The Merieke deck is a slow grind, what Magic players like to call incremental advantage. The drink that goes along with it has to be taken in similarly slowly. For this, it's Pappy Van Winkle Family Reserve 15 Year, as fine a sippin' bourbon as most of us will ever be able to drink. Pappy is highly sought-after and difficult to find, so as a suitable replacement, try some Blanton's, although we tend to use that more often in mint juleps (see The Mill-Meoplasm, next).
The green element of The Mimeoplasm is the mint. The darkness is good bourbon. The sweetness of the simple syrup is the trickiness of blue. Crushed ice and no soda water (yeah, I've seen places do that). And it will mill you out. Check out my entry on our food and wine blog on our versions of the drink.
Obviously another mint julep, amirite?
For a value deck, we have to have a value drink. I'm pretty sure that Graham Beck I mention above is the best bargain stuff we drink, although there's a case to be made for d'Arenberg's Stump Jump, maybe the best $10 wine ever.
When you're mono-green, there's nothing like Absinthe. Just be super-careful with it unless you want to lose your ever-loving mind.
I was hoping to not repeat drinks, but the White Russian, especially with the cream floated on top instead of mixed in, is the drink for the black-and-white deck.
For my iconic deck, I'd want an iconic drink-but I don't think I have one. Sure, I love wine, but there is so much of it in so many different flavor profiles, there's no picking a single one with which I'd strongly identify myself. We're going to have to choose one, however, so I'm going with a wine which represents how I think wine is best: small production in the hands of masters. For this, it's Bressler Vineyards Cabernet Sauvignon. Bressler's wine could fetch cult wine (like Screaming Eagle) prices, but is still less than $100/bottle. They make 400 cases year, and it's only available on the mailing list. Our allocation is only twelve bottles. When you see me in person, ask me about our memorable dinner with Bob and Stacey Bressler at Bern's Steak House (and how we drank nothing younger than the youngest person at the table).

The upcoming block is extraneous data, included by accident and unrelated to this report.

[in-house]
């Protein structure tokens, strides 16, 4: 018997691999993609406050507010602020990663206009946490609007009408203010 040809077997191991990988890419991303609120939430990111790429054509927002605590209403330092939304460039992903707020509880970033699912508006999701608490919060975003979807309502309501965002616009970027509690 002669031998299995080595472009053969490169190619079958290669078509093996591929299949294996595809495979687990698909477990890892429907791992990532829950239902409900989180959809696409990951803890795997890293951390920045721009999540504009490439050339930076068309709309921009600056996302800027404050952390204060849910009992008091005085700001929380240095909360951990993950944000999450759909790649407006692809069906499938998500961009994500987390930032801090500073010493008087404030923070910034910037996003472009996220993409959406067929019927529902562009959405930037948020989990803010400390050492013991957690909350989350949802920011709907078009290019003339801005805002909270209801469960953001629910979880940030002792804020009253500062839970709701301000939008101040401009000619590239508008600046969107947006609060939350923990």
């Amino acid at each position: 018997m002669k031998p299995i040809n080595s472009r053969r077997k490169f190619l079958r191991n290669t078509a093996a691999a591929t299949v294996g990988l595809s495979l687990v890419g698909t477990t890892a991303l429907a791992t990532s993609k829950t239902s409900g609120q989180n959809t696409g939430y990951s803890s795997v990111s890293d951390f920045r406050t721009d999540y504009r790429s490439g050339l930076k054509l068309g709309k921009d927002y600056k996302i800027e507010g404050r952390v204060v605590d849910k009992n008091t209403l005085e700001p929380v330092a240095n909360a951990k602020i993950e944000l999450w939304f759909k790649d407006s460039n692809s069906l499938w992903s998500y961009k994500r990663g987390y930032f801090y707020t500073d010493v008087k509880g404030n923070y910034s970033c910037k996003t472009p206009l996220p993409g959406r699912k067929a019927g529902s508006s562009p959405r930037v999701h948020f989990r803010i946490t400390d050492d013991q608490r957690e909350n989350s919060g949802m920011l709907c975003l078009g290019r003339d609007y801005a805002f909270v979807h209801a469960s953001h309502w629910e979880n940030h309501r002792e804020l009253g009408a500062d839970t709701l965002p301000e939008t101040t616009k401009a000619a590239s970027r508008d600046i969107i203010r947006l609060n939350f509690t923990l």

This Prime Speaker Zegana deck requires lots of counters, which means your motor skills have to stay sharp. A light and refreshing low-alcohol drink is the classic Pimm's Cup, perfect for chilling on a summer afternoon. It's the way to have something tasty and still be able to draw cards.
The Rith deck features Soldiers, so I asked myself 'what do soldiers' drink? The answer is 'depends what kind of soldiers they are.' When I start thinking about soldiers, I think of the best Shakespeare play you've never heard of: Coriolanus. There is a spectacular modern production of it starring Ralph Fiennes and Gerard Butler, which puts me in mind of the UK. Although I know it's Irish, I immediately think of Guinness Stout. That's a long way around to get to the dark and creamy deliciousness of Guinness, but that's where we are. Definitely check out the film and enjoy a pint with it.
Probably should have saved tequila for doing it to yourself. Back when I interviewedRuhan just over three years ago, he seemed like more of a classic Cosmo kind of guy. As you might suspect, we like to make ours a little differently. We ganked the recipe from a local seafood chain called Bonefish. It's called a Winter White. It's a mixture of white cranberry juice and Stoli cranberry vodka. To make it Ruhan red, white, and blue, I'd swap out two of the cranberries for two blueberries. Sit back and wait for someone to do something crazy.